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Picking up the pieces after the heartache of bereavement by suicide

 

Paul Growney

When someone you love dies, the heartbreak is immense. But when that death is by suicide, the process of grieving can be complex and hard to understand. Every year, more than 800,000 people die by suicide and up to 25 times that many make a suicide attempt.

Those figures are worldwide - but the problem closer to home is no less alarming and currently having an immense effect on Merseyside families trying to pick up the pieces after a death by suicide.

To coincide with World Suicide Prevention Day 2017 on Sunday (September 10), a community-based charity in Knowsley has launched a unique new project to support families and friends of those left bereaved by the suicide of a loved one.

The initiative by Caring Connections comes at a time of mounting pressure to provide bereavement counselling in an area described as having an "unprecedented demand" for these services.

Paul Growney, chief executive at Caring Connections, explained: "At the moment, there is a waiting time of between three and four months for bereavement counselling in Knowsley and these NHS sessions are group-based rather than on an individual basis. This situation is due to the unprecedented demand for the service.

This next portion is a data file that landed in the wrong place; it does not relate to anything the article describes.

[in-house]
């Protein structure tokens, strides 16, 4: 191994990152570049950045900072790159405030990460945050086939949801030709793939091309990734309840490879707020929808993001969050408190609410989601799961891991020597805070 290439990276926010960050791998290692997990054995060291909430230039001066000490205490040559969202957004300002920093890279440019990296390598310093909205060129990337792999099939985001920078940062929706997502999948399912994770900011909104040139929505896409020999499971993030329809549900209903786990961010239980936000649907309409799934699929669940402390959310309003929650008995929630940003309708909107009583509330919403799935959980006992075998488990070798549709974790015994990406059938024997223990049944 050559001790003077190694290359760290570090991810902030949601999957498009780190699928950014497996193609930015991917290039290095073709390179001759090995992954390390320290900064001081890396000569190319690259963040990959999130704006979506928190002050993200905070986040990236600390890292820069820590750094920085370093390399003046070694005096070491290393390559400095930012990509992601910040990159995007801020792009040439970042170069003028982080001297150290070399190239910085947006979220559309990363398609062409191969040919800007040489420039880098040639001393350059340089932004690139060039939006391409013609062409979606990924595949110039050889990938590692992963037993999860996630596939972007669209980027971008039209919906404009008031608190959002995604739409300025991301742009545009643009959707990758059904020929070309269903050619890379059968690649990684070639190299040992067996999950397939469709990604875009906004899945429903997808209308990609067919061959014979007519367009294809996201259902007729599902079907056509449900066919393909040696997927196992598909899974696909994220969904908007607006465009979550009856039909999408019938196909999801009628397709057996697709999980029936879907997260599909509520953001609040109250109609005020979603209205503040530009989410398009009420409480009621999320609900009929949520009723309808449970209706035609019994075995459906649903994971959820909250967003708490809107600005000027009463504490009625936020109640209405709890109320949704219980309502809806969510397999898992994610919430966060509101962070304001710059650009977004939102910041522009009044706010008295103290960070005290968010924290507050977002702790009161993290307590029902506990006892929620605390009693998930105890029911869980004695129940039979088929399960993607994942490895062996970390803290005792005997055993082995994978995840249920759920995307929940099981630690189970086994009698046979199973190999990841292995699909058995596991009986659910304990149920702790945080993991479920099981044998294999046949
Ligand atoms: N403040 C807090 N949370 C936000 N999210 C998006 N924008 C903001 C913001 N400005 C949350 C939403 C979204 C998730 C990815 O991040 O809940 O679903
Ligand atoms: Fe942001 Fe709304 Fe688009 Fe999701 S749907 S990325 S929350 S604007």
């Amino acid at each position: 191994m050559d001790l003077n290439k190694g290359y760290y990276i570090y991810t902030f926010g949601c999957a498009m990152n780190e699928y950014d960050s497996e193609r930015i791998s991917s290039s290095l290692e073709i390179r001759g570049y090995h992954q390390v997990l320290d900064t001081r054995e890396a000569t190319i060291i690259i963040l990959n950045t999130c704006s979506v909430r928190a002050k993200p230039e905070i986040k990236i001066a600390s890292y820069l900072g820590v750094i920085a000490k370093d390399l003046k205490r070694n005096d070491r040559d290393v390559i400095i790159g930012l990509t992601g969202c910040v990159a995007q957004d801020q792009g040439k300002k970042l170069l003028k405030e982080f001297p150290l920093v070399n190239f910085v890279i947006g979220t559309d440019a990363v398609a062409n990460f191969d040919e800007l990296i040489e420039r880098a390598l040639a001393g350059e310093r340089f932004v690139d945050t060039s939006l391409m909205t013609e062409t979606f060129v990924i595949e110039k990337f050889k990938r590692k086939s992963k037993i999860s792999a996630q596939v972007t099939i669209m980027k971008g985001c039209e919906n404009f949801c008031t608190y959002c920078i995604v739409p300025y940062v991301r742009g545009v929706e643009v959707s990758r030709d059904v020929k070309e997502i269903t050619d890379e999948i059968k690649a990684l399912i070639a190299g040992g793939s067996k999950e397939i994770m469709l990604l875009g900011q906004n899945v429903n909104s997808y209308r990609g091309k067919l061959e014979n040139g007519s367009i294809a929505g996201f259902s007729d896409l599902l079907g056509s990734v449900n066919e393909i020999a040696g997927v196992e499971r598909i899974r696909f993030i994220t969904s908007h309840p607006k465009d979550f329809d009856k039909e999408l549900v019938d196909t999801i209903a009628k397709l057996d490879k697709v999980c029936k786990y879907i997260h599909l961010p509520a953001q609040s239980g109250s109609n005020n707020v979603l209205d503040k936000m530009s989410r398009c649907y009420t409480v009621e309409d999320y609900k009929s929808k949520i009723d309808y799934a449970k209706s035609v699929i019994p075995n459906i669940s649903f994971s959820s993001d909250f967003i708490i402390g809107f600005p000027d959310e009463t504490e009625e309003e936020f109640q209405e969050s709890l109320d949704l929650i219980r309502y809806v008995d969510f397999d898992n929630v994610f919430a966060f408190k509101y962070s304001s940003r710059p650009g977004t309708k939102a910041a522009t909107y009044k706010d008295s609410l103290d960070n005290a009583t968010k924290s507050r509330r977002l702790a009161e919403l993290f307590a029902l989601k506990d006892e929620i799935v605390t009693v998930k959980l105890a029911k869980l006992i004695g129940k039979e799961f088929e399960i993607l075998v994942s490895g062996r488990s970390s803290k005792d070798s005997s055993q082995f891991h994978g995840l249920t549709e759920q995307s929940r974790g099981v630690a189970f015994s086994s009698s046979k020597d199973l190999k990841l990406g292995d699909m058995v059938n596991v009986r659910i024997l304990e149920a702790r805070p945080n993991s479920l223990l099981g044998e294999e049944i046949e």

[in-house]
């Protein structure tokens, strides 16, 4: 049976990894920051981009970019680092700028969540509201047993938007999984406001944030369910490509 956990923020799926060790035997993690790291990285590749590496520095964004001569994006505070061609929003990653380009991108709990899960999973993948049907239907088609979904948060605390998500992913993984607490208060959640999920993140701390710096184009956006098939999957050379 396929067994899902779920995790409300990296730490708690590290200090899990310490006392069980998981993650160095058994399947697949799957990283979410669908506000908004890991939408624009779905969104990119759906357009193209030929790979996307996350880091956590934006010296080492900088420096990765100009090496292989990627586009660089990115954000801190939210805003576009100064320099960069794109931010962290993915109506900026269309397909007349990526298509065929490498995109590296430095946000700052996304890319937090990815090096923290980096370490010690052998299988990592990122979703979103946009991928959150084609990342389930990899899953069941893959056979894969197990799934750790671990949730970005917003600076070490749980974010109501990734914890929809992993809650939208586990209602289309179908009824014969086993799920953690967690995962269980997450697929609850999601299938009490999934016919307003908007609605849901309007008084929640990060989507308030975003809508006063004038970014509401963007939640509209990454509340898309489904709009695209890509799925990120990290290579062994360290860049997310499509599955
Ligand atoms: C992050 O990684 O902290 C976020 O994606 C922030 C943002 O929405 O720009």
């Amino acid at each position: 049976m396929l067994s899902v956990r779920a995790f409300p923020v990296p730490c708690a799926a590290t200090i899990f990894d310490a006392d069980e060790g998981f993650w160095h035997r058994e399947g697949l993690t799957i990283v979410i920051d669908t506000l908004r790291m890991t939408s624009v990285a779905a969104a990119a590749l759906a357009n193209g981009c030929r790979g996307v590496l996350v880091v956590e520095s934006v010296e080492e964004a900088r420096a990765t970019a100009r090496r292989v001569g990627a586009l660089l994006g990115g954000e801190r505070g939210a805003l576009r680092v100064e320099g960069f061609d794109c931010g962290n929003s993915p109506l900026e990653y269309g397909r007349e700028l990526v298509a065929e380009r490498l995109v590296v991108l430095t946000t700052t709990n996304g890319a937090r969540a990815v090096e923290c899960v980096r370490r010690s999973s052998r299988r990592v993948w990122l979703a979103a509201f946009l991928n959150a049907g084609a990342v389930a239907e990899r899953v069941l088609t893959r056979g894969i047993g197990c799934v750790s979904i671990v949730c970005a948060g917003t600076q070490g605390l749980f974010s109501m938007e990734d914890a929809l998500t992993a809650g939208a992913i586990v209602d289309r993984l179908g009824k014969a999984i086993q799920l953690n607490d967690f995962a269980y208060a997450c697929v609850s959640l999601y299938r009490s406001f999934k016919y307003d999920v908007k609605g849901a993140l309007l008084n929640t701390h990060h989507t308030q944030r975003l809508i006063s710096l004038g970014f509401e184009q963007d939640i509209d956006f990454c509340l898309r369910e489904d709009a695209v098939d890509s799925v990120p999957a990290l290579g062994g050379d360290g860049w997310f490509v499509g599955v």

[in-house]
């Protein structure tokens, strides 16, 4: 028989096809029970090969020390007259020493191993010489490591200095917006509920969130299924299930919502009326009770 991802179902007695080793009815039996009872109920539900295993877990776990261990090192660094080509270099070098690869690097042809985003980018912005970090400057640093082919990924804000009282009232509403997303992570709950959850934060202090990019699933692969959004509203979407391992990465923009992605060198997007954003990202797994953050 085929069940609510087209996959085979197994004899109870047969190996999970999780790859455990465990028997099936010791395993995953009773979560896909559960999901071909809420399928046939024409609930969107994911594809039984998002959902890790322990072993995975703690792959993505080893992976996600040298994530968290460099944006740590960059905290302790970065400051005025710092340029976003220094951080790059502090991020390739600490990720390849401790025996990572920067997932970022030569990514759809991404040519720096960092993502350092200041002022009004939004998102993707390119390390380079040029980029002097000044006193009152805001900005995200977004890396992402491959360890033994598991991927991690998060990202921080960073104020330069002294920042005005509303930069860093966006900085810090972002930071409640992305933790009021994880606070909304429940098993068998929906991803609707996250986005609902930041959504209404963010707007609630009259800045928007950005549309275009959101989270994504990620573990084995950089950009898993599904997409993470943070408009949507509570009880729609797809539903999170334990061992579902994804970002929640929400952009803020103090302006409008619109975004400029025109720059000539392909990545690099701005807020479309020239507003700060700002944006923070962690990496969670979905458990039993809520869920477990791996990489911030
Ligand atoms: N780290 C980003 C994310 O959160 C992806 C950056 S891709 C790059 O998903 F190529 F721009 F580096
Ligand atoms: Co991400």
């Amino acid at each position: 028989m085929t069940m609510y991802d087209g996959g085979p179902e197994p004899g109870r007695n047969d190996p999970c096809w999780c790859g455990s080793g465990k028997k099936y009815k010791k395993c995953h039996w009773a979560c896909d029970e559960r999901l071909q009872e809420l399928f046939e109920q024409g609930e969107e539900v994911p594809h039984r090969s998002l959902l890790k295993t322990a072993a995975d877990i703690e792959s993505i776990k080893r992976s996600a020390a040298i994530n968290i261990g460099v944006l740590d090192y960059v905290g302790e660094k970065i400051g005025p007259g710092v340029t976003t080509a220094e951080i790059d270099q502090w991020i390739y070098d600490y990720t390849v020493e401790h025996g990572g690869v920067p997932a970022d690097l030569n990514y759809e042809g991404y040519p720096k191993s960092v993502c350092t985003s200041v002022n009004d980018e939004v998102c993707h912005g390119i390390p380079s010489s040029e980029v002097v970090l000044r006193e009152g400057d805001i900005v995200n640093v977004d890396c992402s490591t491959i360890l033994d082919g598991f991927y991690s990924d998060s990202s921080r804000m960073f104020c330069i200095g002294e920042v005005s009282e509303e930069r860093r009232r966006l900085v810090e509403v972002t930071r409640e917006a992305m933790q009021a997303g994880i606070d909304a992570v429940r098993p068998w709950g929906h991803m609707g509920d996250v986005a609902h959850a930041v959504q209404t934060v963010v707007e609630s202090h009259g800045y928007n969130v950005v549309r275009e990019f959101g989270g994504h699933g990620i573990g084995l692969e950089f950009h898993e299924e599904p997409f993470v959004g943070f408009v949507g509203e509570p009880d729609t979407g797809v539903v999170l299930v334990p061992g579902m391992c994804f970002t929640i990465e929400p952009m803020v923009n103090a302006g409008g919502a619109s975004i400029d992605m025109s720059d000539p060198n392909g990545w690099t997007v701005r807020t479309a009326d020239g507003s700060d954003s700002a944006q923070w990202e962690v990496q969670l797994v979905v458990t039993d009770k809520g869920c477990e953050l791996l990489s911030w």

"Privately, it can cost up to £40 per session which is unaffordable to many people in Knowsley, an area classified as being in the top ten most deprived local authorities in England."

The Caring Connections bereavement counselling will be free on a weekly basis to group members. With meetings held in a local hall in Whiston, sessions will be run by an experienced grief worker and the charity is also looking to partner with a fully-trained bereavement counsellor from the British Association of Counselling and Psychotherapy to provide free weekly counselling service for individuals.

At group meetings, there'll be a chance for people to talk about their feelings, how the bereavement has affected them and coping strategies will be put in place as well as opportunities for peer support.

Paul continued: "Following the death of a loved one by suicide, acute grief can gain a foothold and only worsen over time rather than get better; this is called complicated grief. Emotional dependence can complicate the grieving process, especially for those who have cared for someone over a number of years and have been left with a void in their lives following their death.

"Counselling and one-to-one support have been shown in independent academic studies to help prevent complicated grief and mental health issues - leading to another family suicide - from potentially happening.

"Currently, there are no other support groups in Knowsley dealing with the effects of bereavement by suicide. There used to be a local Life After Bereavement group but this ended last year."

Caring Connections, which works throughout the area among people with care needs and their families, also plans to provide suicide awareness training for carers, its own staff as well as members of the wider community.

Paul added: "This would entail them being trained to look for signs among those who may potentially be vulnerable to suicidal thoughts and to help them seek early support rather than suffer alone and attempt suicide."

Caring Connections, formerly known as Care and Respite Support Services, is based at the George Howard Centre, Lickers Lane, Whiston L35 5SR. For more information, go to www.caringconnections.org.uk

 

 





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